If you're looking for a quick easy way to have better skin with no down time, a new technology may be right for you.
It's a painless treatment in the doctor's office that can help acne, pigmentation and photoaging.
Zetta Gagliano, 21, is ready to start school at UNO and she wants to go into TV communications.
"I want to be in front of the camera. In that industry, that I want to go into, people see your face. You have to look good," explained Gagliano.
She is also an actress and sings and plays the piano. But not long ago there were times when her acne and the scars kept her from being outgoing.
"It's really a problem. It definitely affects your self esteem and it makes you very self conscious when you're around people and it definitely, definitely makes you not want to go out when your skin is not looking great," said Gagliano.
Gagliano turned to Dr. Lupo to add something new to her acne treatments. It's called Isolaz and is FDA-approved for acne. It combines suction to clean pores, blue light to kill the bacteria and pulsed light to take away inflammation.
This profusion technology is also being used for skin rejuvenation. The product’s website boasts that it can help resolve sun-damaged skin, brown spots and tiny broken capillaries associated with rosacea, all with no pain, no down time and at a cost much lower than laser treatments.
"The profusion technology, which is when you use the suction which thins out the stratum corneum (the outer most layer of the skin) and allows greater penetration of your cosmeceutical active," explains Dr. Lupo. "In the case of acne, we classically use salicylic acid. But if we're using it for aging, we use peptides and we use vitamins to help improve the texture of the skin."
Dr. Lupo says profusion uses pressure and suctioning to deliver a higher concentration of the active ingredients in your skin care more efficiently into the skin. And she says while it won't get rid of wrinkles, it can help with acne, it can brighten photoaging or sun-damaged skin, is excellent on rosacea and can help the dark pigment called melasma. It has also been used on stretch marks and to help the appearance of pores.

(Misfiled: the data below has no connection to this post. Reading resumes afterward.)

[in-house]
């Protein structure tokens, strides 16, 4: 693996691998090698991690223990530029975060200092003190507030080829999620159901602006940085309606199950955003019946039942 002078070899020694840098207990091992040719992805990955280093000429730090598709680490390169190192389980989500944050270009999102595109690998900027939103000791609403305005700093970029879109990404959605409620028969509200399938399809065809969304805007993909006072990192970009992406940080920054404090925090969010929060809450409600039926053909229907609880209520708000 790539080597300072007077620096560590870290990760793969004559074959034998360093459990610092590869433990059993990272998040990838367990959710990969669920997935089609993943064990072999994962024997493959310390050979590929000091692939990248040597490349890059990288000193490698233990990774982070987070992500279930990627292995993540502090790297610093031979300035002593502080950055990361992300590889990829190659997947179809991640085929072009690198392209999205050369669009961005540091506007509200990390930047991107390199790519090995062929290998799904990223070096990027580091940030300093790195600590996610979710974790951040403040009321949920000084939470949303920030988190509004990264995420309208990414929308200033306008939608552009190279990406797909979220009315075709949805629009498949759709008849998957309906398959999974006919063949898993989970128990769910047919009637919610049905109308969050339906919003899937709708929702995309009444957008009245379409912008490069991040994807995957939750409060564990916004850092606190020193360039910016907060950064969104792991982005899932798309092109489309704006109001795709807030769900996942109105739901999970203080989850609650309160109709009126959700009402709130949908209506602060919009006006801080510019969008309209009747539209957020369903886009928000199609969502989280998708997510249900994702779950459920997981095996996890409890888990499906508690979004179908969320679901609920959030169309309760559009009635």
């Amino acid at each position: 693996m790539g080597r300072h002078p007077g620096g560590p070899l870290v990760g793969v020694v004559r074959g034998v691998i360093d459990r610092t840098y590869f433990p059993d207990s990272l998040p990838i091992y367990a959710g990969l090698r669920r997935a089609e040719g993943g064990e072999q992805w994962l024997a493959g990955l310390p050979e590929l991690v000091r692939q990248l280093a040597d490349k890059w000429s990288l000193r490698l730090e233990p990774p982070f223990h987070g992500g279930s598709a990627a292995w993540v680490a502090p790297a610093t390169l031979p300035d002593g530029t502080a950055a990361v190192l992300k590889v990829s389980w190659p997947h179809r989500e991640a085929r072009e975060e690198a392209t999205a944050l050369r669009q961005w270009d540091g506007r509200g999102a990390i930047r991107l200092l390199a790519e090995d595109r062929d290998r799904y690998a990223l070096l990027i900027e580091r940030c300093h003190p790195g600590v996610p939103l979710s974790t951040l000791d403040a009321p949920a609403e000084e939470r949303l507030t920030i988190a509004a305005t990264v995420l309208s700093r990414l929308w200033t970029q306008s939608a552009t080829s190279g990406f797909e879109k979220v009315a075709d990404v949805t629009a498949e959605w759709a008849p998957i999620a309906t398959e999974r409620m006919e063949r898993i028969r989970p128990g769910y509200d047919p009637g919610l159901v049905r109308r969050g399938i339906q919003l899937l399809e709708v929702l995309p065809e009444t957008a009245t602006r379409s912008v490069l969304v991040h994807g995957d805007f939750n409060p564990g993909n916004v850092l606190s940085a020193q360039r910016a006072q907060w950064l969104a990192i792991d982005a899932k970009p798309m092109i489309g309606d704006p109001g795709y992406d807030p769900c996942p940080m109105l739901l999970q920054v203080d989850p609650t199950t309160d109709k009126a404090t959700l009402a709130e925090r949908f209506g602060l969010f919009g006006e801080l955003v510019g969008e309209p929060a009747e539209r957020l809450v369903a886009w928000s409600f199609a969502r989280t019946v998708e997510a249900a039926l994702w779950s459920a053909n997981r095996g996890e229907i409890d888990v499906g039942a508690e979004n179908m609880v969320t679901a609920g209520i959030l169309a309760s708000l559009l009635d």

"If someone has been using retinoids and sunscreens and not going out in the sun, they can be 45 and only need this technology because they have been preventing the aging. But the average 45-year-old, who has been going in the tanning beds and sunbathing and goes to Destin and not using all those sunscreens, this is an option, but this is really a better option for patients in my opinion between 25 and 40," said Dr. Lupo.
Other dermatologists agree that studies show it works on acne but are not familiar with evidence proving it works on better penetration of ingredients that help photoaging.
"I don't know truthfully if there is science behind that. Someone would have to show that to me," said Dr. Patricia Farris, a Metairie Dermatologist. "The reason it works for acne is because we know the blue light, of course, gets to the porphyrins (organic compounds like the pigment in red blood cells) that are in bacteria in acne and it kills the bacteria."
"All of the studies on this have been on acne all the publish studies. It's possible that in the future we may see some true science and then all dermatologists will pay more attention once they see the true science," said Metairie Dermatologic Surgeon Dr. William Coleman.
Dr. Lupo sites clinical studies showing that profusion has the ability to deliver a larger quantity of anti-aging ingredients deeper into the skin offering the possibility that they will last longer in the body and be more effective.
The makers of this profusion machine say it is also FDA-approved for vascular and pigmented lesions and it can be used for permanent hair reduction. And they say people with uneven skin tone, red and brown spots, sun damaged skin or unsightly veins may be a candidate for this 10- minute, painless, office treatment. There is no down time and five treatments are recommended.
Dr. Lupo says there is also a profusion treatment called the SilkPeel that combines the profusion and suction with microdermabrasion.
"Profusion is just a way to deliver active cosmeceuticals. Think of it as a facial on steroids," said Dr. Lupo.
The profusion treatments can run from $150 to $200. The acne treatment can run about $300.
(Editor's note: Dr. Patricia Farris is no relation to Medical Reporter Meg Farris)